It's 1999, and Prince aficionados know what that signifies: the 12th anniversary of his last great album, Sign O' the Times. But hope, like numerology, springs eternal. Rave Un2 the Joy Fantastic inspires optimism, as [The Artist] has realigned with a major Arista's Clive Davis, who might be brave enough to tell the unreliable hieroglyph the difference between wheat and chaff. But while the album's Santana-like slew of cameos (EVE, Gwen Stefani, Chuck D) may belie the Davis touch, Rave which has the ex-Prince reverting to one-man-jam mode in trying to recapture the spirit of '99otherwise remains a characteristic mix of the kicky and cringe-worthy.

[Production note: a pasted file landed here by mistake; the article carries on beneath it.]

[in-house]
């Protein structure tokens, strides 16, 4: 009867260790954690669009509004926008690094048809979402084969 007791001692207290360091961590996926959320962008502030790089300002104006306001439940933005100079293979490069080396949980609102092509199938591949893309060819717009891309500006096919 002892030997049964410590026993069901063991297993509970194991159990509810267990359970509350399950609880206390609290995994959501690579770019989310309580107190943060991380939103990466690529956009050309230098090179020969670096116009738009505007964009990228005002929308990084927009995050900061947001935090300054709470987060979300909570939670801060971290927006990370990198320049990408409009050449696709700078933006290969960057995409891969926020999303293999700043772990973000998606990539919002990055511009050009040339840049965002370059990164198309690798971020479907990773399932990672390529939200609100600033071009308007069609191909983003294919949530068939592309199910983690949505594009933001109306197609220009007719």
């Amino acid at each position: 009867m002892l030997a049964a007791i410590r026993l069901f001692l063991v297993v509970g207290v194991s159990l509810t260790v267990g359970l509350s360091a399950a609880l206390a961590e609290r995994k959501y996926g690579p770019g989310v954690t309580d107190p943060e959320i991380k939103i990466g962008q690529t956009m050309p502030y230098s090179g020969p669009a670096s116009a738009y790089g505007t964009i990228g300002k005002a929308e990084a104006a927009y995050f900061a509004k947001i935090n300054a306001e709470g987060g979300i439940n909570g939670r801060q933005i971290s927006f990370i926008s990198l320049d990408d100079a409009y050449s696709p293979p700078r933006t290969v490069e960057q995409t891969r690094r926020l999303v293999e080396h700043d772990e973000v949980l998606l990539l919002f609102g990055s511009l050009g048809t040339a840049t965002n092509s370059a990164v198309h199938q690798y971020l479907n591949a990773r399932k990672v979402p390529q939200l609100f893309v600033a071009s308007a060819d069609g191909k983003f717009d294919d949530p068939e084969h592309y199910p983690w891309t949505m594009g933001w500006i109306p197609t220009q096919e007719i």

For as lame a song as he's ever unleashed, proceed to track 2. In ''Undisputed,'' he extols his own genius over a dull rhythmic bed that begs a second opinion. The Artiste almost redeems himself with the next track, ''The Greatest Romance Ever Sold,'' a silky bedtime story with seductive descending chord progressions. And so it goes. His disco cover of Sheryl Crow's ''Everyday Is a Winding Road'' is a borderline travesty, but later, Crow herself sings on a funny new raunch-rocker, ''Baby Knows,'' that nearly atones for the earlier misstep. When he's really on, almost anything even that nasty messiah complex seems 4givable. B- -- Chris Willman
[The Artist]Rave Un2 the Joy FantasticArista